Practice of pediatric critical care medicine: Results of the Future of Pediatric Education II Survey of Sections Project*


    loading  Checking for direct PDF access through Ovid

Abstract

ObjectiveTo summarize the demographics and practice patterns of the current pediatric critical care workforce and to identify the key workforce issues that may affect the delivery of pediatric critical care services in the future.DesignA questionnaire designed to analyze current pediatric critical care workforce demographics and future workforce trends.SubjectsPediatric critical care physicians from the United States were identified from the American Academy of Pediatrics Critical Care Section, from a list of physicians certified in pediatric critical care medicine (PCCM) by the American Board of Pediatrics, and from a list of pediatrician members of the Society for Critical Care Medicine.InterventionsNone.MeasurementsPCCM physicians were polled regarding board certification, practice characteristics, professional activities, referral patterns, patient profiles, competition, job satisfaction, and projected retirement age.Main ResultsA total of 805 PCCM physicians completed the survey. When grouped by age, 40% of the responding PCCM physicians were younger than 40 yrs, 49% were 40 to 49 yrs old, and only 11% were 50 yrs of age or older. The younger group had a higher percentage of female pediatricians than the older groups. For all age groups, the largest proportion of time was devoted to direct patient care time in pediatric critical care. This was especially true for the youngest age group that had the largest amount of patient care time devoted to critical care (43%). Time devoted to research was also significantly higher for the younger age group, although very few respondents reported that they have >50% of their time protected for research. For all age groups, those reporting increases in referral volume and referral complexity over the previous 12 months far outnumbered those reporting decreases. The majority of respondents reported being satisfied with their career choice. In general, respondents were more likely to report that too many rather than too few PCCM physicians were currently being trained. Approximately one third of respondents (34%) planned on leaving the field of critical care medicine before retiring from medicine completely.ConclusionsPCCM physicians were increasingly women and working for >65 hrs/wk, with a good level of job satisfaction. Competition from a variety of sources seems to affect the work of PCCM physicians. The relatively small percentage of time devoted to research, however, is a finding of great concern.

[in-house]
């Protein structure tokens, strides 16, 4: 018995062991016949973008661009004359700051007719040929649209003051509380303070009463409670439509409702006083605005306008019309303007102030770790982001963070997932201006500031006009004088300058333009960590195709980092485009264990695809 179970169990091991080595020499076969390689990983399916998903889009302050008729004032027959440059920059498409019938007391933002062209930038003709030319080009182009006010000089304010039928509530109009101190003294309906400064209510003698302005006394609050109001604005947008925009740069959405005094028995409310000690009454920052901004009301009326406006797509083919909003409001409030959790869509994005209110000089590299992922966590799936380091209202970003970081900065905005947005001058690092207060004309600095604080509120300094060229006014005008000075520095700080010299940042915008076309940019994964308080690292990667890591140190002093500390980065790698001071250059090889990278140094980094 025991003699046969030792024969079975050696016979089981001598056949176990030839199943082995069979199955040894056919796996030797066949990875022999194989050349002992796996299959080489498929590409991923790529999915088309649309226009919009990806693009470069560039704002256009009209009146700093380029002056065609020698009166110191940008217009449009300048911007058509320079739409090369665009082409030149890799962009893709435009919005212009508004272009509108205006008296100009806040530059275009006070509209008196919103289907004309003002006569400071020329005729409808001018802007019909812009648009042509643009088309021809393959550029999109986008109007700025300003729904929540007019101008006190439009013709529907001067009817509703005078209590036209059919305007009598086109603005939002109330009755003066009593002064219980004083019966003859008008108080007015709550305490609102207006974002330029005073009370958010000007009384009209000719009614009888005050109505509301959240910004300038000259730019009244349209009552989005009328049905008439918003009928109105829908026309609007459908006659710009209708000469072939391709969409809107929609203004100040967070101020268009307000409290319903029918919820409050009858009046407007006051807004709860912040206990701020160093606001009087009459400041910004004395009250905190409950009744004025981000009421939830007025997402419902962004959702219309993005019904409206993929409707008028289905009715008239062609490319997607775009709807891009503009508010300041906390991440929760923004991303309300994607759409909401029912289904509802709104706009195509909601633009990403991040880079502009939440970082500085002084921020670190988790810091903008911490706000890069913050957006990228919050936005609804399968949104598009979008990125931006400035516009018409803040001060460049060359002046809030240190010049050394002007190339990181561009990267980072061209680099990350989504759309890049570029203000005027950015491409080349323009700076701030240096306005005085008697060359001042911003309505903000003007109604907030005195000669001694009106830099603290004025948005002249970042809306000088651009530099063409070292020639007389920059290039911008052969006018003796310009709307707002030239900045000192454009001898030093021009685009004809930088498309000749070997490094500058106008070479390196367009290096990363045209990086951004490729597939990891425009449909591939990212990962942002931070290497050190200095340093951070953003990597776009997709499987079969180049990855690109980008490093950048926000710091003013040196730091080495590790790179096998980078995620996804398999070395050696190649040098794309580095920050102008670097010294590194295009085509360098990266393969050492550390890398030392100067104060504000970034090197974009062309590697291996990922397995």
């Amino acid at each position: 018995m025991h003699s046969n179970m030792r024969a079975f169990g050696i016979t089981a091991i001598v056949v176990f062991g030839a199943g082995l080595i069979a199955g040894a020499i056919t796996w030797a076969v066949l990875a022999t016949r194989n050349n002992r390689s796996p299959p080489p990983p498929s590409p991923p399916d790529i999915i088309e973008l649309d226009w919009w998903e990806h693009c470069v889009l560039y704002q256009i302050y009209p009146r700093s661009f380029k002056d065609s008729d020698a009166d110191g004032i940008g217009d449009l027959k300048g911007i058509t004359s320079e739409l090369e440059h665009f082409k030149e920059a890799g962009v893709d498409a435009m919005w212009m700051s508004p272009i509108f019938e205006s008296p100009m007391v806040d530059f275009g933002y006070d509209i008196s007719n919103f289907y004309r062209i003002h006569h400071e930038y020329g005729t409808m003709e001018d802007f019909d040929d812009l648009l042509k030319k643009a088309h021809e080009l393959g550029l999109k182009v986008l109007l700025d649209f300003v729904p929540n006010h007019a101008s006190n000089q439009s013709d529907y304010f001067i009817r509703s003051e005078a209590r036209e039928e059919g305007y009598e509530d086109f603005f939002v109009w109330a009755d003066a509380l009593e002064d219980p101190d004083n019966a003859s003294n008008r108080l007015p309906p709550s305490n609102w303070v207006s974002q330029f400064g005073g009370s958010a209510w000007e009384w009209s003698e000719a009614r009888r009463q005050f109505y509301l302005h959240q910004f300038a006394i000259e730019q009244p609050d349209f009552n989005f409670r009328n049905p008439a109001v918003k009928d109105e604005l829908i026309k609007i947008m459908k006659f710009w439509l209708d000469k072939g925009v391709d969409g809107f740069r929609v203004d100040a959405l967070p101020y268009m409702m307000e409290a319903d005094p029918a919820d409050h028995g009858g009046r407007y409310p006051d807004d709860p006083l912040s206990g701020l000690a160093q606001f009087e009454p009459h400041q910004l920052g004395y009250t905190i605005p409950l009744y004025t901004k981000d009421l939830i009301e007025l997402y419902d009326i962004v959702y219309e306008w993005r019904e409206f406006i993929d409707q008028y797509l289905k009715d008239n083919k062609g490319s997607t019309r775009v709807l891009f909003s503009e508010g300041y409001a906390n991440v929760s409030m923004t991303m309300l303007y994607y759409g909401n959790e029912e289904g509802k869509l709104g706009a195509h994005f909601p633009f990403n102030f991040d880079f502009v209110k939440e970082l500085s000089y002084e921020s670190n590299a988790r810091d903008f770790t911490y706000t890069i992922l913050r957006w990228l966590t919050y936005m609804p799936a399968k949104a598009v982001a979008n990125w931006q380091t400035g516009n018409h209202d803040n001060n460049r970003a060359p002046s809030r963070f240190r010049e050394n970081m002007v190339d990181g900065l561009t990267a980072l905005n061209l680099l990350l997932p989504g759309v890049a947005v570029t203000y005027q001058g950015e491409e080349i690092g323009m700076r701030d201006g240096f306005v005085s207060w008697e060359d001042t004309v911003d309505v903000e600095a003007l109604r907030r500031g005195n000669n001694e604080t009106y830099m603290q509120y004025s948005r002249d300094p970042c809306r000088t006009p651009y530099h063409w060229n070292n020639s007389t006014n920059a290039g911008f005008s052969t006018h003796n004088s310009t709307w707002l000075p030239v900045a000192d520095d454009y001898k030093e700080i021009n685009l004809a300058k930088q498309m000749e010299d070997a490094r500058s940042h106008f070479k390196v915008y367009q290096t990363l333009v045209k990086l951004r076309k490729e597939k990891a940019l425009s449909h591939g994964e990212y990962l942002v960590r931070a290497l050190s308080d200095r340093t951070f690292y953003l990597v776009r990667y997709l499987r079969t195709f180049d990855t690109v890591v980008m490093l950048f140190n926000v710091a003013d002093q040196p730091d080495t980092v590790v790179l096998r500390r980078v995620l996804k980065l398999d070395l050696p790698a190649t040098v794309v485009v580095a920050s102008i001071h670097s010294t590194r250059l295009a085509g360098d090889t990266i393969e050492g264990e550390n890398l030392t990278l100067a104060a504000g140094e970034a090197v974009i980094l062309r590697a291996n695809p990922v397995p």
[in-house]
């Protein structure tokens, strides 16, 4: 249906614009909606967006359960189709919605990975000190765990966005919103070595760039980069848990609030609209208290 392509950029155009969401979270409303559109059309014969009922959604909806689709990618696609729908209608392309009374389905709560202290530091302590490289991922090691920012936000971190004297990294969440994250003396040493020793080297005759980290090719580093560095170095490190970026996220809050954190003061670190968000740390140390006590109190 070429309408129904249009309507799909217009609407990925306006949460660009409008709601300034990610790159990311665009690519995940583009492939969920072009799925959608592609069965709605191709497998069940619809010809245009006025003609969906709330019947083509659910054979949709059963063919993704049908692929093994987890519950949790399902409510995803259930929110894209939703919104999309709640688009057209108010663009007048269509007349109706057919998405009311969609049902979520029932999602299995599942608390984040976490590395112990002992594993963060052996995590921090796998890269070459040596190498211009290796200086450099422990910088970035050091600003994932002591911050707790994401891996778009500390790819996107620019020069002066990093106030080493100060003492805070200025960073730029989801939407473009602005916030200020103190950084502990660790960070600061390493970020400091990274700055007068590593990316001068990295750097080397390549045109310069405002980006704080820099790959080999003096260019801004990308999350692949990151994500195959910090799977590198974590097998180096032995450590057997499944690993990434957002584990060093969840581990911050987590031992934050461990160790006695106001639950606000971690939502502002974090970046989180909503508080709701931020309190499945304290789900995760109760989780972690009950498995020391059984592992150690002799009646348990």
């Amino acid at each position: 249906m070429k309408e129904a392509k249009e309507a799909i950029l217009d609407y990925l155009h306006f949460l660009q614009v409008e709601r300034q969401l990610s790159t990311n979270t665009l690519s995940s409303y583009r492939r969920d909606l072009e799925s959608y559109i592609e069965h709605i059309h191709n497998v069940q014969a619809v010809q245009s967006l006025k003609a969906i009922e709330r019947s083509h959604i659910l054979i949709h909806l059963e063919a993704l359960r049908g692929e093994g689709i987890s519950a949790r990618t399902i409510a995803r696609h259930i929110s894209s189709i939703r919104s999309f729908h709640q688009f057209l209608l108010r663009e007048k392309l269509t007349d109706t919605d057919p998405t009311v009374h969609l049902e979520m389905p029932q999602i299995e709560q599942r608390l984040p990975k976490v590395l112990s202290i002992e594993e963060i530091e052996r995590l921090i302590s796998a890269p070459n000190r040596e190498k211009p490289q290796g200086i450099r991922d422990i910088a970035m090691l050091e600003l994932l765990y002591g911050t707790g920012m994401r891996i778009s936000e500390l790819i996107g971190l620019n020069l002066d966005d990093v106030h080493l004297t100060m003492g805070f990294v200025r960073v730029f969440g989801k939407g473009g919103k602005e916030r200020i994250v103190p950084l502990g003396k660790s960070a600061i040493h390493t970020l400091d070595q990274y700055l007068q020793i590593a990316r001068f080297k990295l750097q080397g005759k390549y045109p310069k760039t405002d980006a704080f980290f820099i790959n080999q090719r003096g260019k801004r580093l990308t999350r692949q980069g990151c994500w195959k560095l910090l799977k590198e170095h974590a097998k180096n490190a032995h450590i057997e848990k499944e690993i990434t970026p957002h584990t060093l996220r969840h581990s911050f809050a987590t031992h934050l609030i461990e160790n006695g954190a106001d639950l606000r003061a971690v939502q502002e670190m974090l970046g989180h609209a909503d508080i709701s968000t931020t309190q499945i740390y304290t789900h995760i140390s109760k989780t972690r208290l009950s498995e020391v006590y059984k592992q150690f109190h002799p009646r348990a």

loading  Loading Related Articles